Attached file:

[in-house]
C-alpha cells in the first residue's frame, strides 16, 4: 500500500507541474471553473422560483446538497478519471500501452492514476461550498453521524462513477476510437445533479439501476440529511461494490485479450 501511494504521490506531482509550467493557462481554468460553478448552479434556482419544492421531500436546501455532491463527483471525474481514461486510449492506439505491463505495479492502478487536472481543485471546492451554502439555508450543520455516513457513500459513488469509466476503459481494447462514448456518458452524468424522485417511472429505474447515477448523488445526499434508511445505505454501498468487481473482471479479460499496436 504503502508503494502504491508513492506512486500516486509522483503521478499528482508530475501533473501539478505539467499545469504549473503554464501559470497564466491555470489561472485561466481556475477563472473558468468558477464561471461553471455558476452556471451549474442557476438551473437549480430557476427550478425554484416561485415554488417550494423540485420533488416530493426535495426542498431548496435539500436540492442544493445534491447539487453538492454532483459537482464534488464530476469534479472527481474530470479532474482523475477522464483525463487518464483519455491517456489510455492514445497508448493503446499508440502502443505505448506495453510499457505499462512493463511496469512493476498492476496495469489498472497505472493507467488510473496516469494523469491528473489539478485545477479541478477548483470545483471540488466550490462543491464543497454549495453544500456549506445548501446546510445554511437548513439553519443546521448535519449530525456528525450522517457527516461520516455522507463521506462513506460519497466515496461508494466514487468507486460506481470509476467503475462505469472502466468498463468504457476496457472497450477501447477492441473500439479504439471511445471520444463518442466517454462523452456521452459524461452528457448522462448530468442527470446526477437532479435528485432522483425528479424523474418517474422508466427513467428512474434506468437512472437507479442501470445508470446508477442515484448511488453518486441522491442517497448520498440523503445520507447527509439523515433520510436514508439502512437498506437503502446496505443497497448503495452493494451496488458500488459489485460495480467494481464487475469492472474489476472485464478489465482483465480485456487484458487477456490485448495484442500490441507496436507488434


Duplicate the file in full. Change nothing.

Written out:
[in-house]
C-alpha cells in the first residue's frame, strides 16, 4: 500500500507541474471553473422560483446538497478519471500501452492514476461550498453521524462513477476510437445533479439501476440529511461494490485479450 501511494504521490506531482509550467493557462481554468460553478448552479434556482419544492421531500436546501455532491463527483471525474481514461486510449492506439505491463505495479492502478487536472481543485471546492451554502439555508450543520455516513457513500459513488469509466476503459481494447462514448456518458452524468424522485417511472429505474447515477448523488445526499434508511445505505454501498468487481473482471479479460499496436 504503502508503494502504491508513492506512486500516486509522483503521478499528482508530475501533473501539478505539467499545469504549473503554464501559470497564466491555470489561472485561466481556475477563472473558468468558477464561471461553471455558476452556471451549474442557476438551473437549480430557476427550478425554484416561485415554488417550494423540485420533488416530493426535495426542498431548496435539500436540492442544493445534491447539487453538492454532483459537482464534488464530476469534479472527481474530470479532474482523475477522464483525463487518464483519455491517456489510455492514445497508448493503446499508440502502443505505448506495453510499457505499462512493463511496469512493476498492476496495469489498472497505472493507467488510473496516469494523469491528473489539478485545477479541478477548483470545483471540488466550490462543491464543497454549495453544500456549506445548501446546510445554511437548513439553519443546521448535519449530525456528525450522517457527516461520516455522507463521506462513506460519497466515496461508494466514487468507486460506481470509476467503475462505469472502466468498463468504457476496457472497450477501447477492441473500439479504439471511445471520444463518442466517454462523452456521452459524461452528457448522462448530468442527470446526477437532479435528485432522483425528479424523474418517474422508466427513467428512474434506468437512472437507479442501470445508470446508477442515484448511488453518486441522491442517497448520498440523503445520507447527509439523515433520510436514508439502512437498506437503502446496505443497497448503495452493494451496488458500488459489485460495480467494481464487475469492472474489476472485464478489465482483465480485456487484458487477456490485448495484442500490441507496436507488434